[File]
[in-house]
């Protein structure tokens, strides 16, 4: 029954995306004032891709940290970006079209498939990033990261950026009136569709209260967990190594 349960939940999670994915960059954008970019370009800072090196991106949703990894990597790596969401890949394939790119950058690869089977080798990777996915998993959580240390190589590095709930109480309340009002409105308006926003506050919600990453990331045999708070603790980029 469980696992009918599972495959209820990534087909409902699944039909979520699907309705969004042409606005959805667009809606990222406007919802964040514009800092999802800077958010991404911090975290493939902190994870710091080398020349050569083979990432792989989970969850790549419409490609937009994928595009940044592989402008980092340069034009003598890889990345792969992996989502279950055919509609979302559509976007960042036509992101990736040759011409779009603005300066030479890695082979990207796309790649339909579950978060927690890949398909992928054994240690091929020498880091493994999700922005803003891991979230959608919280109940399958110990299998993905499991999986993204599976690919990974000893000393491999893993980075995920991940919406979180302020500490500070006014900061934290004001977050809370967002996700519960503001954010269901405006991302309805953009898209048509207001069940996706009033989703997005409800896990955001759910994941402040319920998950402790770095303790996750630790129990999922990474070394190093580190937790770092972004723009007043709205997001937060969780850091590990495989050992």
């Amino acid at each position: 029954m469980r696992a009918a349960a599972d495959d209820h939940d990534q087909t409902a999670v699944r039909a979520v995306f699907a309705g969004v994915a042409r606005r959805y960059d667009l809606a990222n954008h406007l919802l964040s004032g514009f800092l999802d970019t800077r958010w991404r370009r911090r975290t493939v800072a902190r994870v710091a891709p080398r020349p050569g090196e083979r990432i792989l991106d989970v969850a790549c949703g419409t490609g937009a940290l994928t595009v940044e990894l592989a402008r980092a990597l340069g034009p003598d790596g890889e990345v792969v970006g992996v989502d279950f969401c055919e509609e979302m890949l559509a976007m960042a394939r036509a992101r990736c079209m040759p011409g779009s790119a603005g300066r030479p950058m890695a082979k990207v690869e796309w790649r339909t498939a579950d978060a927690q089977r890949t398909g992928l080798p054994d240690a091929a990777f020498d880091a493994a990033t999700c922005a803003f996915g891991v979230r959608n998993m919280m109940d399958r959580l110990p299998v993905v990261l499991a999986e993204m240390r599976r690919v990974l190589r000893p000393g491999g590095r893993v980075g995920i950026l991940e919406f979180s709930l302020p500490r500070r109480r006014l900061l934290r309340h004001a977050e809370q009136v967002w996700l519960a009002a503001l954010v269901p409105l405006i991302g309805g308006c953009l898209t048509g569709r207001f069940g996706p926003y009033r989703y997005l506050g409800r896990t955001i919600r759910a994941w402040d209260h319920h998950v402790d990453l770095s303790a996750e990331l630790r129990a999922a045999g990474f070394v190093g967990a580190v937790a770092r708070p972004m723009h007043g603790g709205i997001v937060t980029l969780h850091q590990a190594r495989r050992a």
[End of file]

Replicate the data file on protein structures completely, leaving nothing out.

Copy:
[in-house]
């Protein structure tokens, strides 16, 4: 029954995306004032891709940290970006079209498939990033990261950026009136569709209260967990190594 349960939940999670994915960059954008970019370009800072090196991106949703990894990597790596969401890949394939790119950058690869089977080798990777996915998993959580240390190589590095709930109480309340009002409105308006926003506050919600990453990331045999708070603790980029 469980696992009918599972495959209820990534087909409902699944039909979520699907309705969004042409606005959805667009809606990222406007919802964040514009800092999802800077958010991404911090975290493939902190994870710091080398020349050569083979990432792989989970969850790549419409490609937009994928595009940044592989402008980092340069034009003598890889990345792969992996989502279950055919509609979302559509976007960042036509992101990736040759011409779009603005300066030479890695082979990207796309790649339909579950978060927690890949398909992928054994240690091929020498880091493994999700922005803003891991979230959608919280109940399958110990299998993905499991999986993204599976690919990974000893000393491999893993980075995920991940919406979180302020500490500070006014900061934290004001977050809370967002996700519960503001954010269901405006991302309805953009898209048509207001069940996706009033989703997005409800896990955001759910994941402040319920998950402790770095303790996750630790129990999922990474070394190093580190937790770092972004723009007043709205997001937060969780850091590990495989050992």
């Amino acid at each position: 029954m469980r696992a009918a349960a599972d495959d209820h939940d990534q087909t409902a999670v699944r039909a979520v995306f699907a309705g969004v994915a042409r606005r959805y960059d667009l809606a990222n954008h406007l919802l964040s004032g514009f800092l999802d970019t800077r958010w991404r370009r911090r975290t493939v800072a902190r994870v710091a891709p080398r020349p050569g090196e083979r990432i792989l991106d989970v969850a790549c949703g419409t490609g937009a940290l994928t595009v940044e990894l592989a402008r980092a990597l340069g034009p003598d790596g890889e990345v792969v970006g992996v989502d279950f969401c055919e509609e979302m890949l559509a976007m960042a394939r036509a992101r990736c079209m040759p011409g779009s790119a603005g300066r030479p950058m890695a082979k990207v690869e796309w790649r339909t498939a579950d978060a927690q089977r890949t398909g992928l080798p054994d240690a091929a990777f020498d880091a493994a990033t999700c922005a803003f996915g891991v979230r959608n998993m919280m109940d399958r959580l110990p299998v993905v990261l499991a999986e993204m240390r599976r690919v990974l190589r000893p000393g491999g590095r893993v980075g995920i950026l991940e919406f979180s709930l302020p500490r500070r109480r006014l900061l934290r309340h004001a977050e809370q009136v967002w996700l519960a009002a503001l954010v269901p409105l405006i991302g309805g308006c953009l898209t048509g569709r207001f069940g996706p926003y009033r989703y997005l506050g409800r896990t955001i919600r759910a994941w402040d209260h319920h998950v402790d990453l770095s303790a996750e990331l630790r129990a999922a045999g990474f070394v190093g967990a580190v937790a770092r708070p972004m723009h007043g603790g709205i997001v937060t980029l969780h850091q590990a190594r495989r050992a």